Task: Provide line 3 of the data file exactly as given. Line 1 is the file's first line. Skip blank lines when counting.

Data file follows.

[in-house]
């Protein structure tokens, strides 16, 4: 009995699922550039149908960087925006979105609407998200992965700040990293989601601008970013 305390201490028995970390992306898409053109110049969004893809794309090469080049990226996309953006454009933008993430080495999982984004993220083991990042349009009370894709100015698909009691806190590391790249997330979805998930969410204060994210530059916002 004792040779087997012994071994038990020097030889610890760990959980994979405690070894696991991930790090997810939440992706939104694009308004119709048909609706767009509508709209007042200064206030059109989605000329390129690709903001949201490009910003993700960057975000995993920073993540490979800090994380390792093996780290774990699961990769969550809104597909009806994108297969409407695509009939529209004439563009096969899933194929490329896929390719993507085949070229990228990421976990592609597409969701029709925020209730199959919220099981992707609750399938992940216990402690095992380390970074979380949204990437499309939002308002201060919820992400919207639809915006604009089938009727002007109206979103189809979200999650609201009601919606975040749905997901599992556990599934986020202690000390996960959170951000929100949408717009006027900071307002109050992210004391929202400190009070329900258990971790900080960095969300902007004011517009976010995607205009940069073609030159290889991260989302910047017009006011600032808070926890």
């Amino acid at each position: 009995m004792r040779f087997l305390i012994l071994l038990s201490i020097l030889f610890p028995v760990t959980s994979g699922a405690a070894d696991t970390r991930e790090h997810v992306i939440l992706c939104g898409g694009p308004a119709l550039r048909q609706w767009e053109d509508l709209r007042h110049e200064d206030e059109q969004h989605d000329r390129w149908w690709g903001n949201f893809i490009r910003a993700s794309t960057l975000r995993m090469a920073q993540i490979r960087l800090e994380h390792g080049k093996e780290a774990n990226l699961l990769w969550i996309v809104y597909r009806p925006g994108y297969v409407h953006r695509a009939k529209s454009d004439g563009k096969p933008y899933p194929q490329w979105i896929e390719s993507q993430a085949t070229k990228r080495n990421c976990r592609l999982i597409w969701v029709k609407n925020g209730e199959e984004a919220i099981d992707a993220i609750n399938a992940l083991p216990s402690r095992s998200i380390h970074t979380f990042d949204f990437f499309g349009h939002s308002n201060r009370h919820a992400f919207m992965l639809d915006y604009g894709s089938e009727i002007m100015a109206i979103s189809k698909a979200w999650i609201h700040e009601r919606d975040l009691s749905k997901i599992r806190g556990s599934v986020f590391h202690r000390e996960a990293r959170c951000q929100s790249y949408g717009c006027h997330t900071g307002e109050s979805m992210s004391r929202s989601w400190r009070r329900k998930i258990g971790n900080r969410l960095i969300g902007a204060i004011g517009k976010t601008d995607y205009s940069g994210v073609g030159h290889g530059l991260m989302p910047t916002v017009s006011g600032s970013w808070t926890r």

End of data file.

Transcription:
């Amino acid at each position: 009995m004792r040779f087997l305390i012994l071994l038990s201490i020097l030889f610890p028995v760990t959980s994979g699922a405690a070894d696991t970390r991930e790090h997810v992306i939440l992706c939104g898409g694009p308004a119709l550039r048909q609706w767009e053109d509508l709209r007042h110049e200064d206030e059109q969004h989605d000329r390129w149908w690709g903001n949201f893809i490009r910003a993700s794309t960057l975000r995993m090469a920073q993540i490979r960087l800090e994380h390792g080049k093996e780290a774990n990226l699961l990769w969550i996309v809104y597909r009806p925006g994108y297969v409407h953006r695509a009939k529209s454009d004439g563009k096969p933008y899933p194929q490329w979105i896929e390719s993507q993430a085949t070229k990228r080495n990421c976990r592609l999982i597409w969701v029709k609407n925020g209730e199959e984004a919220i099981d992707a993220i609750n399938a992940l083991p216990s402690r095992s998200i380390h970074t979380f990042d949204f990437f499309g349009h939002s308002n201060r009370h919820a992400f919207m992965l639809d915006y604009g894709s089938e009727i002007m100015a109206i979103s189809k698909a979200w999650i609201h700040e009601r919606d975040l009691s749905k997901i599992r806190g556990s599934v986020f590391h202690r000390e996960a990293r959170c951000q929100s790249y949408g717009c006027h997330t900071g307002e109050s979805m992210s004391r929202s989601w400190r009070r329900k998930i258990g971790n900080r969410l960095i969300g902007a204060i004011g517009k976010t601008d995607y205009s940069g994210v073609g030159h290889g530059l991260m989302p910047t916002v017009s006011g600032s970013w808070t926890r």